A question of real connect

Perhaps people talk to us on social networking sites because there is no commitment

Perhaps people talk to us on social networking sites because there is no commitment  

Is there depth to friendship on social media?

Facebook’s newsroom reports “968 million daily active users on average for June 2015” and “On August 29, 2015, one billion people used Facebook in a single day.” Scroll down and you read “Approximately 83.1 per cent of our daily active users are outside the US and Canada.” What is interesting is a photograph under the section ‘Our Culture’, which has three men staring down at their laptops, one chap eating by himself at one end, and two women looking away from the frame in the foreground. No one is facing the other.

I am as guilty as the rest. I am talking about the woman whom I pass when I go for my evening walk — she is busy texting instead of looking at the trees. I’m no better. I’ve managed to squeeze the walk into my tiresome schedule, with increasing screen monitor eyestrain and tendinitis from constant typing. When I am not at the keyboard, I am scrolling my phone. And despite all of this, I keep getting asked, “Don’t you have Whatsapp?” I refuse to look at more of who is eating pizza where.

Wanting a change from my cooking, and on a sudden whim, I ordered a dum diriyani at a pick-up last Sunday. As I waited at the entrance for my package, a family of three at the first table was waiting for their order. The father texted away busily, looking intensely at his phone, as if it might disappear if he did not. The ten-year-old son sat across, legs stretched out with headphones on, completely oblivious to what was going on around him. The youngish mom stared into the distance, not protesting the lack of real conversation at the table. She had given up, evidently. I was aghast that she was being ignored totally. My friend from Mumbai, who only recently joined Facebook, was avoiding the pitfall all these days. She finally put one toe in, gingerly. Anu does not want to go beyond ten friends, which is mighty unusual. She says when she posts pictures of amazing cats, architectural marvels and magical embroidery, someone responds. “I don’t know who they are,” she says. “But you see, someone or the other writes!” She continues, “It’s very odd, you know. My neighbours don’t talk. I don’t know any of them, and here I am corresponding with strangers. Tell me, what happens if you try to meet these people?”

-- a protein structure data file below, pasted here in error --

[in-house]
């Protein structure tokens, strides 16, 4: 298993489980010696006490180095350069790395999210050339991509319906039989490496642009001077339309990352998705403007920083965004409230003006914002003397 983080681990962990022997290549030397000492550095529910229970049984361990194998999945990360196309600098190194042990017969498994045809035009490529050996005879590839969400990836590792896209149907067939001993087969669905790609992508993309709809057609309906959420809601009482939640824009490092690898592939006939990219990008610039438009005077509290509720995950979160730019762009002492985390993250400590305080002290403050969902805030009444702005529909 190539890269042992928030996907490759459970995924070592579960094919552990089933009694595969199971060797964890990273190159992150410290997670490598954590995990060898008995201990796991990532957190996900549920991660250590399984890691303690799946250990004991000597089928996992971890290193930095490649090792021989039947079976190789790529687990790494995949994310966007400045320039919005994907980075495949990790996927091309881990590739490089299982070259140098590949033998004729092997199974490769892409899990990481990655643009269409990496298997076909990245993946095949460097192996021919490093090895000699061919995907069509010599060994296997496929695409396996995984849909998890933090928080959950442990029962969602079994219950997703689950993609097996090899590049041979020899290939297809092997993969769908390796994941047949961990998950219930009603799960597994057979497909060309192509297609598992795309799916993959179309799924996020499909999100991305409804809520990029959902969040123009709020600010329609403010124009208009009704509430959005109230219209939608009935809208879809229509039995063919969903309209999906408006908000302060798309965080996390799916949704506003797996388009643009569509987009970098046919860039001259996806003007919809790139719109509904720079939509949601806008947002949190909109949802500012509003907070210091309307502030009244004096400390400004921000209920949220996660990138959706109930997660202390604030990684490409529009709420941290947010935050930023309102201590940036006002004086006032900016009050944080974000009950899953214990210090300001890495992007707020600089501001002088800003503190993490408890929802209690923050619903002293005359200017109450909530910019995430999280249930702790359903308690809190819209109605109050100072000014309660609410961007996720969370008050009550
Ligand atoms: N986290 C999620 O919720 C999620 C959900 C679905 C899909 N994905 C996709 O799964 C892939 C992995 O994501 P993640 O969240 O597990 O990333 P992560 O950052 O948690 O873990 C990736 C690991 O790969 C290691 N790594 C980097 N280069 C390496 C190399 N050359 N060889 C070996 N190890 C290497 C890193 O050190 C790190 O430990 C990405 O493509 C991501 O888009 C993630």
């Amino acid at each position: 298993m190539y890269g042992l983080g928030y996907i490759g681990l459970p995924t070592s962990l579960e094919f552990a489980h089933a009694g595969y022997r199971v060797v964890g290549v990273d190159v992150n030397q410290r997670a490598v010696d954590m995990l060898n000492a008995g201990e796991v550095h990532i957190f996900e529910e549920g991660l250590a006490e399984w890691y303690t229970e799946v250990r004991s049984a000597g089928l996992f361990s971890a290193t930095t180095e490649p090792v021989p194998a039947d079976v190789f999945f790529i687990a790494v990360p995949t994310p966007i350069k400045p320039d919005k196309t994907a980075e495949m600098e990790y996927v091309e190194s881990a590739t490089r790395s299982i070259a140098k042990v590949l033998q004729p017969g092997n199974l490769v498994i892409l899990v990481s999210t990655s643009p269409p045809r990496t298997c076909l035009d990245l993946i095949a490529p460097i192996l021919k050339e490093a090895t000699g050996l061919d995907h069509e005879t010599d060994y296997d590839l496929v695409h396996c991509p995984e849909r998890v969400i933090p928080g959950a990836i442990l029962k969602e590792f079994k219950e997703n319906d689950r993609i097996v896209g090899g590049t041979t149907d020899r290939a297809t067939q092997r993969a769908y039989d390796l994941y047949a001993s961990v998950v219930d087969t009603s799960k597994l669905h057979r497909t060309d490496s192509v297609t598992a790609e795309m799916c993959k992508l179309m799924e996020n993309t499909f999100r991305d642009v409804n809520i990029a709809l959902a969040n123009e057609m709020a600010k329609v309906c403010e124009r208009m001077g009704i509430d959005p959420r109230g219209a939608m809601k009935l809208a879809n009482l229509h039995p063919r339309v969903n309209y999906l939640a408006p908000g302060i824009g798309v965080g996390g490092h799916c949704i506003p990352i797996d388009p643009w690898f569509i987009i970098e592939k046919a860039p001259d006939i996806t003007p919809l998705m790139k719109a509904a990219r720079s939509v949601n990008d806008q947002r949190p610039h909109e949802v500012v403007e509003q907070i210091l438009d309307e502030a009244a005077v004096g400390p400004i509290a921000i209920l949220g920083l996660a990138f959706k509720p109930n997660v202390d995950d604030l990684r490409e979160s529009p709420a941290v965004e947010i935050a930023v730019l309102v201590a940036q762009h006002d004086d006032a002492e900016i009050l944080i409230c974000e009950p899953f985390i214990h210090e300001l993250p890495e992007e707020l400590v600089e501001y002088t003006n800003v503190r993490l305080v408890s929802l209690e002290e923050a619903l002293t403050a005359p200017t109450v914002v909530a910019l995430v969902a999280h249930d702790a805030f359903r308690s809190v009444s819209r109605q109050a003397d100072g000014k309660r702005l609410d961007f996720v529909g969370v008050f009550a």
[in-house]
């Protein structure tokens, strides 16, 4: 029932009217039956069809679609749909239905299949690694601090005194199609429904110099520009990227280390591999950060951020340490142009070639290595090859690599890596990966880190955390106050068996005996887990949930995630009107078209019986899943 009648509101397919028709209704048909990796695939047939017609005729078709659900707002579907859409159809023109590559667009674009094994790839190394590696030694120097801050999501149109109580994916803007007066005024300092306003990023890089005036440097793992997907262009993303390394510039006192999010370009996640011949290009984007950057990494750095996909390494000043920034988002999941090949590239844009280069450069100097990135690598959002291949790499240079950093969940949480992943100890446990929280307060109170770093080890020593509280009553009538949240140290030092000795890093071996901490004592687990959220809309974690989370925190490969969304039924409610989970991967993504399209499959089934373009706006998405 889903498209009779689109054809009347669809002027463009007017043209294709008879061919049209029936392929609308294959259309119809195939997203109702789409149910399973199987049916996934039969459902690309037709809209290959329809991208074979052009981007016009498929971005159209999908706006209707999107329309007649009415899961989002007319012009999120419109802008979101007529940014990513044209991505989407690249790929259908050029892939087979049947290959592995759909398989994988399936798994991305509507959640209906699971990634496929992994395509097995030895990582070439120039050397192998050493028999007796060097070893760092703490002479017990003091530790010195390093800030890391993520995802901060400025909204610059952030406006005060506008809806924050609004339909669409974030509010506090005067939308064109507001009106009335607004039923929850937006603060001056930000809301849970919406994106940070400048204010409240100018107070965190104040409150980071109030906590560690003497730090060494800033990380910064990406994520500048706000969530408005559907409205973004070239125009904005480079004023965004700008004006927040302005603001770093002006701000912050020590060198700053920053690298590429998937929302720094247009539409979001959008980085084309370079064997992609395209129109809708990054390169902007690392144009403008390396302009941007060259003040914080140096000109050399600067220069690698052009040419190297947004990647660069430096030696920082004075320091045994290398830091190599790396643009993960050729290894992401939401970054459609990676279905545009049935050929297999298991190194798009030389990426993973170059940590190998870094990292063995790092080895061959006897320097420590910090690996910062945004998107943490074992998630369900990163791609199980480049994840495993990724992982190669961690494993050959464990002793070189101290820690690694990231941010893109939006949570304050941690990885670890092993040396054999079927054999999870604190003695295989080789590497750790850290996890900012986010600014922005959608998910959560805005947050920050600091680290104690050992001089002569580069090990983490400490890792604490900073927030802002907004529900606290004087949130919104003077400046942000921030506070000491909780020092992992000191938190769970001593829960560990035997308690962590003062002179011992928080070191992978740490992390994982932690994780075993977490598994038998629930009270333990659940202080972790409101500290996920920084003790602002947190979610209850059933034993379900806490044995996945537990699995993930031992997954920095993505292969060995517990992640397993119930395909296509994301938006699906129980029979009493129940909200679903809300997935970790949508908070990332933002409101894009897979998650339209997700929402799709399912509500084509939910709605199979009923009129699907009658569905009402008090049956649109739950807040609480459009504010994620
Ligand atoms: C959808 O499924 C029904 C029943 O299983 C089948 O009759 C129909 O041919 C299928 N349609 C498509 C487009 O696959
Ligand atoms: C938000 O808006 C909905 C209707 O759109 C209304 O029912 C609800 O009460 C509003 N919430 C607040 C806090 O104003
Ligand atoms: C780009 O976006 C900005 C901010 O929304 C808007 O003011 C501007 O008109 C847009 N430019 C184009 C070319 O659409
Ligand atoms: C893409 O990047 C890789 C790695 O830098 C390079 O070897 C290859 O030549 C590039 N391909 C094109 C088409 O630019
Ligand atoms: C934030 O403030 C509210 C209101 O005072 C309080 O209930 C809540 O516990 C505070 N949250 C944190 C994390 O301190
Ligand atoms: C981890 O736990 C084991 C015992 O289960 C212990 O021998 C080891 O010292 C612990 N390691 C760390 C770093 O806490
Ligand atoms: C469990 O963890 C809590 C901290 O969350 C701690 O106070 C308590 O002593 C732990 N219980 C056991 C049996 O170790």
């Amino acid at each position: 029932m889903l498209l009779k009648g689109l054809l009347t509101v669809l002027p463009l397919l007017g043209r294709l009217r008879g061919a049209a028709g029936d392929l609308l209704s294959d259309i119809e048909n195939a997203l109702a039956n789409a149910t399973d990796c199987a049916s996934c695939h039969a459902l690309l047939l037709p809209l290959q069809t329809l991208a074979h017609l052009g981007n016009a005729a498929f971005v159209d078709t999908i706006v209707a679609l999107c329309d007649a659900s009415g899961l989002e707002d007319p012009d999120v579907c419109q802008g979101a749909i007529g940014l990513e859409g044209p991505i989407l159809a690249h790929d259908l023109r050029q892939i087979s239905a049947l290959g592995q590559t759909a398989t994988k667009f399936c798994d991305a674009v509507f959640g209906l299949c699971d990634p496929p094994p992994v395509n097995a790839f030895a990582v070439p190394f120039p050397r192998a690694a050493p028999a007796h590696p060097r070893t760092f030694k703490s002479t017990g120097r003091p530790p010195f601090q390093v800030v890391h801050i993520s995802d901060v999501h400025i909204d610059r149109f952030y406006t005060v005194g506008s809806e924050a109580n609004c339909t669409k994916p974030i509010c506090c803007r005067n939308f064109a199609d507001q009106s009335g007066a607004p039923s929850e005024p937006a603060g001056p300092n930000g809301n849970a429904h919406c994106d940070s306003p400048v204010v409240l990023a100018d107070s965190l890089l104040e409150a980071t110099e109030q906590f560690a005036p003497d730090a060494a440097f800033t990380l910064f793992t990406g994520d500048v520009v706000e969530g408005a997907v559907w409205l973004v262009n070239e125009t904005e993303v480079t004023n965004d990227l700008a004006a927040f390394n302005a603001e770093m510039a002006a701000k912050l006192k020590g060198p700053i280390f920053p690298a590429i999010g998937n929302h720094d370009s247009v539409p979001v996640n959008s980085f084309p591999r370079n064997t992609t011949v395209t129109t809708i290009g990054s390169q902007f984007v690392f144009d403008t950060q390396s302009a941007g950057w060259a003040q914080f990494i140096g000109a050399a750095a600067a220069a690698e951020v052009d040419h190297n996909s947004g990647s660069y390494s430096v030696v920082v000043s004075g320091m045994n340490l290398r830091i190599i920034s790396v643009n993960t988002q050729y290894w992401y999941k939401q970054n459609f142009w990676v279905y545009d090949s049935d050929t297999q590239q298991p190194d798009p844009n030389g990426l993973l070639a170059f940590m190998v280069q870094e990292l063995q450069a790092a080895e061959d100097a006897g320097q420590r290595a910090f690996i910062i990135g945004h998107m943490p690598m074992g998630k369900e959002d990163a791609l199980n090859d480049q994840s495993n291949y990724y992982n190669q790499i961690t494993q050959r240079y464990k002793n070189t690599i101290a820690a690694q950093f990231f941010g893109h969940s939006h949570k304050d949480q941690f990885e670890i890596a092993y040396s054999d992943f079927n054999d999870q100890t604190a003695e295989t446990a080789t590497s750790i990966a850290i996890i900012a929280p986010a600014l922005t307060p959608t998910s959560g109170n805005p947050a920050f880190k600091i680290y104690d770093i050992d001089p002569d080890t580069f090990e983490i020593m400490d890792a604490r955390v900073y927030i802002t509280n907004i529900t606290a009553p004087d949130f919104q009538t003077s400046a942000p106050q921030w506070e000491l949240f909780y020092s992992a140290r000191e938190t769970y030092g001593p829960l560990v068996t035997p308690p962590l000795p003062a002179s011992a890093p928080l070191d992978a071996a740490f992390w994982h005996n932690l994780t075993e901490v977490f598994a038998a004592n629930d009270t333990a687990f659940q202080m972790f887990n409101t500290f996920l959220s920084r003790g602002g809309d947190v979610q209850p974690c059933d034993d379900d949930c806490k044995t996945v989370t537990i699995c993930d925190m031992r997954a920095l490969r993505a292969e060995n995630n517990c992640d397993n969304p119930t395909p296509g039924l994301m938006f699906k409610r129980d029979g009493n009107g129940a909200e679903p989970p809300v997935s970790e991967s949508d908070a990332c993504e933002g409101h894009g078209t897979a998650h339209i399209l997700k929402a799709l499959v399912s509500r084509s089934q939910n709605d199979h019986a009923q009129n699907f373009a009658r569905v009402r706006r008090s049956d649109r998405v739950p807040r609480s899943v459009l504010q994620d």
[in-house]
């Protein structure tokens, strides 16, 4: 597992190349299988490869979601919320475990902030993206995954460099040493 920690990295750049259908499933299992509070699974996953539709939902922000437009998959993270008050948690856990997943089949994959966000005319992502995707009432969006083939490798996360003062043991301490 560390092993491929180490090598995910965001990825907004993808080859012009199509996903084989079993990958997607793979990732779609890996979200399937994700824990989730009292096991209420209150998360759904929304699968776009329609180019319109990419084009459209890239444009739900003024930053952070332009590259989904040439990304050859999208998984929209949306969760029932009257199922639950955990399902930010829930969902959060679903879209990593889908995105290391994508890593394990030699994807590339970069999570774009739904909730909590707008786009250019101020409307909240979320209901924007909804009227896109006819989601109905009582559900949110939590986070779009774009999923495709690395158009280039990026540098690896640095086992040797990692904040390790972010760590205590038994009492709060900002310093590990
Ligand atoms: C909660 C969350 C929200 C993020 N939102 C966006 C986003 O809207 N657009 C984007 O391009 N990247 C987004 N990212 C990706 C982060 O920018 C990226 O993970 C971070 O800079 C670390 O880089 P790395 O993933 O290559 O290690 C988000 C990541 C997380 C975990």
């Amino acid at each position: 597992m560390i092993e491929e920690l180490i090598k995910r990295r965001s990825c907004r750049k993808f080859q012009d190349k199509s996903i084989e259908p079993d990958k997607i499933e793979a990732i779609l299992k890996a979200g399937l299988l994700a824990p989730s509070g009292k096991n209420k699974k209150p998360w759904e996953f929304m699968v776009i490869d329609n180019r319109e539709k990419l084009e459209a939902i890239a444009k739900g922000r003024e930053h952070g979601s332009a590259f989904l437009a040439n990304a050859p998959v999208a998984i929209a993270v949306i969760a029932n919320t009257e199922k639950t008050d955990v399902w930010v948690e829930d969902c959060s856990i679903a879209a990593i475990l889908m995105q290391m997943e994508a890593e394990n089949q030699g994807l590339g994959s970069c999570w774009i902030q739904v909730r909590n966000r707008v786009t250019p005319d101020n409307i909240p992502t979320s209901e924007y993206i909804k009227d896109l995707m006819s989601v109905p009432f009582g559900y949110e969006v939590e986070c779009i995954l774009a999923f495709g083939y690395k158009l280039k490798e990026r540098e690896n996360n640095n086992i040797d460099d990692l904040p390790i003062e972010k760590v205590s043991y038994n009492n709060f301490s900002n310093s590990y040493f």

“I don’t think it will work,” I tell her. “Even my cousins, who faithfully like my posts and post comments, never tell me when they come to town. The reason these people are talking to you, unlike your neighbours, is because there is no commitment.”

“Really?” says Anu, who is too kind to suspect the world. “That means all of this is pseudo?”

“Yes, a farce that keeps many happy. I mean, we don’t have to keep appointments, drive to the other end of town, cook for guests — all you have to do is just talk and share pictures.” Not that I have not tried to go out with my Facebook friends – the ones I’ve never met but came across accidentally because I liked their posts.

Take, for instance, Julia. She would post these wonderful artistic photographs and write little nuggets of wisdom. I came to sincerely believe that Julia was a kindred spirit. Then I made that dreadful mistake. I happened to be in the city where Julia lived, and messaged her on Facebook. “I am here! Shall we meet for coffee?”“Oh, what a surprise!” came the message back. “Yes, let’s fix up a time. This week I’m off to Bangalore, and the next week I am back, but I am busy organising this event for the summer. Call me after that.”

Of course, she never gave me her number, but I tried her on Facebook again. The answer came, “Let’s meet tomorrow at eleven. I’ve a meeting at twelve, so we have exactly one hour for coffee.”

At half-past-ten the next day, when I was about to start, I instinctively checked my Facebook page. I still did not have a number, just the address of the place where she worked. There was a message from Julia. “Sorry, my meeting was preponed. We have to cancel.” After that, Julia said she was leaving the country and she would, most unfortunately, never again be available to meet me.

Of course, there is another explanation. It could be that our virtual friends are like mythical beings, and if we meet them, it will dissipate all the suspense and magic to bring us face-to-face with who they really are. Let’s face it — virtual is so much nicer than real.

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Printable version | Apr 3, 2020 6:05:34 AM |

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